Online exhibitions at the Art Gallery of Peterborough, White Water Gallery, and Durham Art Gallery
By Terence Dick
Never have so many shared so much and done everything they could do stop it from happening. The contradiction that emerges in times of pandemic is that the thing that brings us together necessitates that we stay apart. Add to that the distanced connectivity of the internet and this whole quarantine situation has made a mess of what it means to isolate. One unexpected outcome of our universal condition is that (as the signs say) we’re all in this together. Which means not just neighbouring countries and cosmopolitan epicentres, but small towns that would otherwise feel removed from the hustle and bustle of global affairs. The threat of infection is everywhere, its impact extends far and wide, and the responses of small regional art centres are just as germane as any from anywhere else in the world.
In the strange way that art can often predict the future, some responses were made before the pandemic even hit these shores. The video installation locked in a way by Matthew Hayes and dance artist Victoria Mohr-Blakeney opened at the Art Gallery of Peterborough way back in January, but remains accessible through the gallery’s website. The work combines Mohr-Blakeney’s choreographed exploration of a small bathroom with a recording of her making plans with her late mother Renate Mohr. Before mid-March, it would have been a meditation on mortality and loss. Since then, it can’t help but lead one to think of the deaths among elderly people – particularly those in nursing homes – due to COVID-19. Perhaps the most tragic revelation of this terrible time is how awful the sequestering and neglect of our aging population has become.
Another instance of the future being foretold can be found in Ho Tam’s video from 2003, In the Dark, which is now online through the White Water Gallery in North Bay. The connection to our present is not surprising as it was made in the aftermath of our last pandemic when SARS hit Toronto and made the city a fixture of international dread. By rephotographing images from the media at the time in degraded black and white, Tam elicits the fear, uncertainty, and frenzy of disease. Urban life is reduced to predictable conflicts (culture clashes, xenophobia, economic distress) and familiar solutions (political maneuvering, collective action, and masks, masks, masks). Even though I lived through this period, I barely remember any of it impacting me. Will the same amnesia apply to this spring? Maybe it’s because I was almost twenty years younger and wrapped up in a cavalier attitude like so many of the oblivious millennials hanging out en mass in my local park. Tam’s history lesson is that we forget the past, and it’s happening faster and faster. I see it even now as a crack in the quarantine releases and relieves thousands from anxiety. Things are suddenly back to normal – except for those of us still sheltering, isolating, and distancing.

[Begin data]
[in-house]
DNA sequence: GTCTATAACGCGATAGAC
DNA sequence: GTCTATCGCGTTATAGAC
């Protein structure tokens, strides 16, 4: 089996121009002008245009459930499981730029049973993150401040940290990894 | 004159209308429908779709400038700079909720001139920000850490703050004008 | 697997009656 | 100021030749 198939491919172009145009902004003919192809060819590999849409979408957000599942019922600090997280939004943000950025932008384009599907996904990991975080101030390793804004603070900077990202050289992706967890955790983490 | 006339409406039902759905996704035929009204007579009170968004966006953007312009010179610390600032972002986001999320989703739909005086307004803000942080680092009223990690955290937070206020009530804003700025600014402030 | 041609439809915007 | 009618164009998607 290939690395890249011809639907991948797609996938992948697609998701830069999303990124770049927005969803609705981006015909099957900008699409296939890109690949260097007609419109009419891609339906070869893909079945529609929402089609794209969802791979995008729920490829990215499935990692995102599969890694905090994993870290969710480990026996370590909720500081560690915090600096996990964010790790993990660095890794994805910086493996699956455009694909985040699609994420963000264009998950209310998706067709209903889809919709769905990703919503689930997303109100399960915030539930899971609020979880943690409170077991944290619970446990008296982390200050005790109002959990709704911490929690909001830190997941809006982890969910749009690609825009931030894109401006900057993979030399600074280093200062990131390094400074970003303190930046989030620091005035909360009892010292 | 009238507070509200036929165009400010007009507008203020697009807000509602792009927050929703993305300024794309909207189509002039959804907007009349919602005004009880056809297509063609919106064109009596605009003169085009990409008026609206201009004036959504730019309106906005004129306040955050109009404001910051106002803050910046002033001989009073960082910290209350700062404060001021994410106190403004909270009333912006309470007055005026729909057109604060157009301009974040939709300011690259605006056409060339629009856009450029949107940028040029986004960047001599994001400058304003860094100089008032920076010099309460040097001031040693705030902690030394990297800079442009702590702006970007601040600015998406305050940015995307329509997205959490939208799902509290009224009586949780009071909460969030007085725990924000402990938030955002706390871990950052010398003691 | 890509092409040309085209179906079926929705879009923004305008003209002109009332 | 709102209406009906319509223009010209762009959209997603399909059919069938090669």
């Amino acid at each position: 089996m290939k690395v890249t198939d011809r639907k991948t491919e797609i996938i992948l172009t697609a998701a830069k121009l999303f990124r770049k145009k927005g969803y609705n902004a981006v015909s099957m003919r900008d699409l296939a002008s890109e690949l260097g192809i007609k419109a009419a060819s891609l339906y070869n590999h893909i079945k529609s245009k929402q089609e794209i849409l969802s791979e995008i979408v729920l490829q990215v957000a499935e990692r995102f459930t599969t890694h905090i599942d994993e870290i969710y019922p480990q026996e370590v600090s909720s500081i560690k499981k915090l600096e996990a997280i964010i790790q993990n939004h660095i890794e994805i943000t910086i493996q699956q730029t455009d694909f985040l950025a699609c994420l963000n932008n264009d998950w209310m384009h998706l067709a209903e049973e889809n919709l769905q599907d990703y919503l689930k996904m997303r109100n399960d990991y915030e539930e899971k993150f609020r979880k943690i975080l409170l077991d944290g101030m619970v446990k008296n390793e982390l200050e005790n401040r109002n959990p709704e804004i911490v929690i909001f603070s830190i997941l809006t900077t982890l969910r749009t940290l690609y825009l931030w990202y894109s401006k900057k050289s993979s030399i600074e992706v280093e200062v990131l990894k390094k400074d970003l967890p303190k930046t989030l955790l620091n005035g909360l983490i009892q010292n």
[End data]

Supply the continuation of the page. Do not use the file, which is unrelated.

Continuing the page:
An Unexpected Visit, a 26-second animation by Lisa Duhaim-Gibson, is paired with In the Dark and it shifts attention to the youngsters who might not be affected by the virus, but have had their lives changed by the quarantine. With the song that has taught generations of children about plagues as a soundtrack (Ring Around the Rosie), the video shows a child’s balloon being popped by a shadowy figure, which then releases a swarm of locusts. This compact lesson in the loss of innocence and, perhaps, the acquisition of experience is tailor-made for repeated viewing.
Not explicitly about the pandemic, but impacted by it nonetheless and tinged with the theme of isolation, For This Land: Inside Elemental is a two-channel video presented online by the Durham Art Gallery and originally intended to be an installation and performance as part of the nearby Fabulous Festival of Fringe Film. Created by 2Ro Media, the team of Janet Rogers and Jackson 2Bears, this meditative immersion into the geography of the Six Nations of the Grand River shifts between nature and built environments, playing off the visual and sonic rhythms of each to slow time and heighten the perception of space and place. There are hints of ghost stories, Indigenous futurism, and decolonized narratives in the doubled images, the onscreen illustrations, and the sound design. For the many of us who would not have had a chance to witness it in person, this emergency online variation is a blessing in disguise. If anything, through an investigation into a particular landscape, it leads us outside of ourselves. Getting into the trap of self-obsession has been the easiest part of isolation. Getting out of it will be – as it’s always been – our biggest moral challenge.
Matthew Hayes & Victoria Mohr-Blakeney: locked in a way continues for the time being.
Art Gallery of Peterborough: https://agp.on.ca/exhibitions/locked-in-a-way/
Ho Tam & Lisa Duhaim-Gibson: Pandemus continues for the time being.
White Water Gallery: https://whitewatergallery.com/
For This Land: Inside Elemental continues until August 20.
Durham Art Gallery: https://www.durhamartgallery.com/
Terence Dick is a freelance writer living in Toronto. His art criticism has appeared in Canadian Art, BorderCrossings, Prefix Photo, Camera Austria, Fuse, Mix, C Magazine, Azure, and The Globe and Mail. He is the editor of Akimblog. You can follow him on Twitter @TerenceDick.